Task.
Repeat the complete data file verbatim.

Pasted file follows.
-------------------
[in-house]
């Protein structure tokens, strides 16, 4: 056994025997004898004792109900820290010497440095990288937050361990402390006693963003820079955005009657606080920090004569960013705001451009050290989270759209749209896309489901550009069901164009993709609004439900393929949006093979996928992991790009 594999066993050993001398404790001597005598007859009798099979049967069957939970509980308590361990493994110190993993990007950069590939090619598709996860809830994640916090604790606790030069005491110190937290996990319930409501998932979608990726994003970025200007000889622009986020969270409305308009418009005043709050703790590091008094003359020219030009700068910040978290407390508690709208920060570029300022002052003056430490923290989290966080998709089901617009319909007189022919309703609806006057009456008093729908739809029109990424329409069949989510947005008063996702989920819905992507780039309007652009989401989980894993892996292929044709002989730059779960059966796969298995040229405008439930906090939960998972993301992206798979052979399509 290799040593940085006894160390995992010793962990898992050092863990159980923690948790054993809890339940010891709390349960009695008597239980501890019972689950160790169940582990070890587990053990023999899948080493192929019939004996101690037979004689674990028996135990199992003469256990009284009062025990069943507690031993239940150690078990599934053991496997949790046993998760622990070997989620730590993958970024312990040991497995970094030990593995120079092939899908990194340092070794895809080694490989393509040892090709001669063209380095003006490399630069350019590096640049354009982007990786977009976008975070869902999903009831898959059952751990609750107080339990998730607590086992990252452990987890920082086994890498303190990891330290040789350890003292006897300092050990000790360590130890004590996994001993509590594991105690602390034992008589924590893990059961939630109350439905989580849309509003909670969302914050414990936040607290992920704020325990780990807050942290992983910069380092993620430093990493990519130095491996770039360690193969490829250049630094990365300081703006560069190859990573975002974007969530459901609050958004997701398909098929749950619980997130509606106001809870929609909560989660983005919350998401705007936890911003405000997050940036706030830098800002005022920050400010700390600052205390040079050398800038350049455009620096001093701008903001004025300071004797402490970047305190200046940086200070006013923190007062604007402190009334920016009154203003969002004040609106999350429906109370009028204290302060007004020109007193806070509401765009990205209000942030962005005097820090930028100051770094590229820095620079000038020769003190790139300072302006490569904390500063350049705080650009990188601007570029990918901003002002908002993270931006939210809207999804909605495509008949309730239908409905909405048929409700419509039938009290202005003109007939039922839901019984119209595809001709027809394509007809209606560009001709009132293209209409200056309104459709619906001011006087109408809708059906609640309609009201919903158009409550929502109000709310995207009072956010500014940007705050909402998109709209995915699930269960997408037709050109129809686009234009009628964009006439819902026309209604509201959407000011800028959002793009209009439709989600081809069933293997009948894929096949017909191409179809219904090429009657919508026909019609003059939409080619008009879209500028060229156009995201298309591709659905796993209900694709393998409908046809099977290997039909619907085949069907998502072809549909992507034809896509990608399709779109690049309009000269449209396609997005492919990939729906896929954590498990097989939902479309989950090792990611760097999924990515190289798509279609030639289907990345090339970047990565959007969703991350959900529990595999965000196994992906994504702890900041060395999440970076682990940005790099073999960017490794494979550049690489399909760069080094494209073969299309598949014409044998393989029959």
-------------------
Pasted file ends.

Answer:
[in-house]
């Protein structure tokens, strides 16, 4: 056994025997004898004792109900820290010497440095990288937050361990402390006693963003820079955005009657606080920090004569960013705001451009050290989270759209749209896309489901550009069901164009993709609004439900393929949006093979996928992991790009 594999066993050993001398404790001597005598007859009798099979049967069957939970509980308590361990493994110190993993990007950069590939090619598709996860809830994640916090604790606790030069005491110190937290996990319930409501998932979608990726994003970025200007000889622009986020969270409305308009418009005043709050703790590091008094003359020219030009700068910040978290407390508690709208920060570029300022002052003056430490923290989290966080998709089901617009319909007189022919309703609806006057009456008093729908739809029109990424329409069949989510947005008063996702989920819905992507780039309007652009989401989980894993892996292929044709002989730059779960059966796969298995040229405008439930906090939960998972993301992206798979052979399509 290799040593940085006894160390995992010793962990898992050092863990159980923690948790054993809890339940010891709390349960009695008597239980501890019972689950160790169940582990070890587990053990023999899948080493192929019939004996101690037979004689674990028996135990199992003469256990009284009062025990069943507690031993239940150690078990599934053991496997949790046993998760622990070997989620730590993958970024312990040991497995970094030990593995120079092939899908990194340092070794895809080694490989393509040892090709001669063209380095003006490399630069350019590096640049354009982007990786977009976008975070869902999903009831898959059952751990609750107080339990998730607590086992990252452990987890920082086994890498303190990891330290040789350890003292006897300092050990000790360590130890004590996994001993509590594991105690602390034992008589924590893990059961939630109350439905989580849309509003909670969302914050414990936040607290992920704020325990780990807050942290992983910069380092993620430093990493990519130095491996770039360690193969490829250049630094990365300081703006560069190859990573975002974007969530459901609050958004997701398909098929749950619980997130509606106001809870929609909560989660983005919350998401705007936890911003405000997050940036706030830098800002005022920050400010700390600052205390040079050398800038350049455009620096001093701008903001004025300071004797402490970047305190200046940086200070006013923190007062604007402190009334920016009154203003969002004040609106999350429906109370009028204290302060007004020109007193806070509401765009990205209000942030962005005097820090930028100051770094590229820095620079000038020769003190790139300072302006490569904390500063350049705080650009990188601007570029990918901003002002908002993270931006939210809207999804909605495509008949309730239908409905909405048929409700419509039938009290202005003109007939039922839901019984119209595809001709027809394509007809209606560009001709009132293209209409200056309104459709619906001011006087109408809708059906609640309609009201919903158009409550929502109000709310995207009072956010500014940007705050909402998109709209995915699930269960997408037709050109129809686009234009009628964009006439819902026309209604509201959407000011800028959002793009209009439709989600081809069933293997009948894929096949017909191409179809219904090429009657919508026909019609003059939409080619008009879209500028060229156009995201298309591709659905796993209900694709393998409908046809099977290997039909619907085949069907998502072809549909992507034809896509990608399709779109690049309009000269449209396609997005492919990939729906896929954590498990097989939902479309989950090792990611760097999924990515190289798509279609030639289907990345090339970047990565959007969703991350959900529990595999965000196994992906994504702890900041060395999440970076682990940005790099073999960017490794494979550049690489399909760069080094494209073969299309598949014409044998393989029959």